Posts Tagged ‘smartphone’

Can Nokia fight back?

September 17, 2010

Nokia has had a presence in London this week, launching a series of new smartphones.  The term ‘fightback’ has been used in some of the coverage in the light of Nokia’s changing fortunes, given that it doesn’t dominate the market for mobile phones to the extent that it once did.

The Reuters piece at http://uk.reuters.com/article/idUSTRE68D1JV20100914 links Nokia’s new products to current changes in Nokia’s senior management.

My reservations about Nokia’s prospects for success in the smartphone market are similar to those that I expressed last year in connection with Palm, that it’s a business so closely associated with one generation of devices that it’s having immense difficulty in adapting to a different generation: however here are a handful of factors that I think Nokia needs to consider if it’s to be successful.  There are clues to the first two of these in the photos that accompany the Reuters article.

  • The pull-out QWERTY keyboard which you can see in the first image is a really important feature.  Not everybody gets on with touch screens or with the tiny keys on a BlackBerry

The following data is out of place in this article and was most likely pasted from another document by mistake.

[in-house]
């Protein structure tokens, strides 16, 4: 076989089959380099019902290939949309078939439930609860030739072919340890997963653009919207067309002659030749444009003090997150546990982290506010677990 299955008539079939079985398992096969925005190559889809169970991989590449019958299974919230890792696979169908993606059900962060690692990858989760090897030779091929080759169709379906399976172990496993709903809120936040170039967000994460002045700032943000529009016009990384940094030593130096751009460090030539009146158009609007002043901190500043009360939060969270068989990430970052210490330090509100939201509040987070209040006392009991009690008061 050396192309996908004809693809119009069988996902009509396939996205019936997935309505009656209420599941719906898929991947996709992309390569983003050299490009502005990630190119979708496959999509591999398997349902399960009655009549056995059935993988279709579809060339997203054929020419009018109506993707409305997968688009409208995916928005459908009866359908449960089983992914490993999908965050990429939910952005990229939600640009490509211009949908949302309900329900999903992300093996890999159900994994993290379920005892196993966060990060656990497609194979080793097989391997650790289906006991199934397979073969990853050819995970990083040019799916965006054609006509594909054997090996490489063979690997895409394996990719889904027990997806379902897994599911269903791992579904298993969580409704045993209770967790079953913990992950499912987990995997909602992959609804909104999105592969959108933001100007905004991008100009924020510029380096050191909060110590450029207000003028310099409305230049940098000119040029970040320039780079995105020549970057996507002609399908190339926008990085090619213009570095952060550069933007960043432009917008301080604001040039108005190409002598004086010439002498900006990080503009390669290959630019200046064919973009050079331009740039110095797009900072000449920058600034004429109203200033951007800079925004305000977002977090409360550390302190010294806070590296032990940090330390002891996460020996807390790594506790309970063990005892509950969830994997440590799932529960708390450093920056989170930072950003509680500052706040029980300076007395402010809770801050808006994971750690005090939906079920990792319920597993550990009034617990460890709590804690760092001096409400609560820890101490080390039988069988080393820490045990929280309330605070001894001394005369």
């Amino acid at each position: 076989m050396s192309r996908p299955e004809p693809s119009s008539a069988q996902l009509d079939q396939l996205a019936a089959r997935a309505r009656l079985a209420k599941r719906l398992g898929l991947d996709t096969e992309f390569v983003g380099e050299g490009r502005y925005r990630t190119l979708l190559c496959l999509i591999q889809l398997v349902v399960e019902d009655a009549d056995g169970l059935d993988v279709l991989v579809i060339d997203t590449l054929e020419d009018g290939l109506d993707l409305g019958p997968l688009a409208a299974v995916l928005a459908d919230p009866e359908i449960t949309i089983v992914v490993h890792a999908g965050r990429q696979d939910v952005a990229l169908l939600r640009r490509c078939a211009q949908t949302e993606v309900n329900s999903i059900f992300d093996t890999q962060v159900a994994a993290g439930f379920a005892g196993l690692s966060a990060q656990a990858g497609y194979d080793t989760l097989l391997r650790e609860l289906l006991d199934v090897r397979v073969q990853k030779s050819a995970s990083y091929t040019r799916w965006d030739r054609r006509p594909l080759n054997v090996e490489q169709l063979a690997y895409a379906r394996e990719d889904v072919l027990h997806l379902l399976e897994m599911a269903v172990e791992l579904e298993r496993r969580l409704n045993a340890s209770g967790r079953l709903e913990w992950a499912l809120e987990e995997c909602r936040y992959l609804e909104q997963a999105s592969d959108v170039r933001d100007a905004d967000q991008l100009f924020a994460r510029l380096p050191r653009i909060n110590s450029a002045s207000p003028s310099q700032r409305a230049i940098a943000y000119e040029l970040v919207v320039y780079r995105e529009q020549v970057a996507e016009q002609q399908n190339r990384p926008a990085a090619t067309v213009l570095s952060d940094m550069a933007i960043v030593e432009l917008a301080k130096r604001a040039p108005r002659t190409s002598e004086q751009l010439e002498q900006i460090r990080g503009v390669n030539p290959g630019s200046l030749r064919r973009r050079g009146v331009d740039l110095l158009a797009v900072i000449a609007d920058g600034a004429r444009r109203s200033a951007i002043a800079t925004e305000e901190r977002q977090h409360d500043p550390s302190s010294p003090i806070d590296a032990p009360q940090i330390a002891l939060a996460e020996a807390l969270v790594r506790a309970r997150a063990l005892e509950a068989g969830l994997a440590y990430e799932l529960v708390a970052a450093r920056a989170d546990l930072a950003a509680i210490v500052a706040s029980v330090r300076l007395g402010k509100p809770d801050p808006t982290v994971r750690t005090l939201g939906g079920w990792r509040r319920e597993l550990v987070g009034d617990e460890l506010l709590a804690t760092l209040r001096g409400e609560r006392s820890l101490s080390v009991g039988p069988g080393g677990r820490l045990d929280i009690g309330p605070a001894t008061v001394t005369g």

• Nokia’s strengths have always been in providing a wide range of phones – all may have used very similar internal electronics but Nokia has been able to convince its customers that a particular product works well as, for example, a business phone or as a sports phone.  This is something that Nokia needs to emphasise in the future, as they are doing now by launching a range of smartphones, with different characteristics, all at the same time.  By comparison Apple in the phone market is essentially a one-product player.  Of course there are variants for sale at any time, and inevitably there’s been considerable innovation over the years, but essentially the iPhone is a single distinctive product.  Apple’s brilliance is in creating something which starts out highly standardised, but can be customised by using products from other suppliers, whether they are apps, or skins to make the iPhone look different.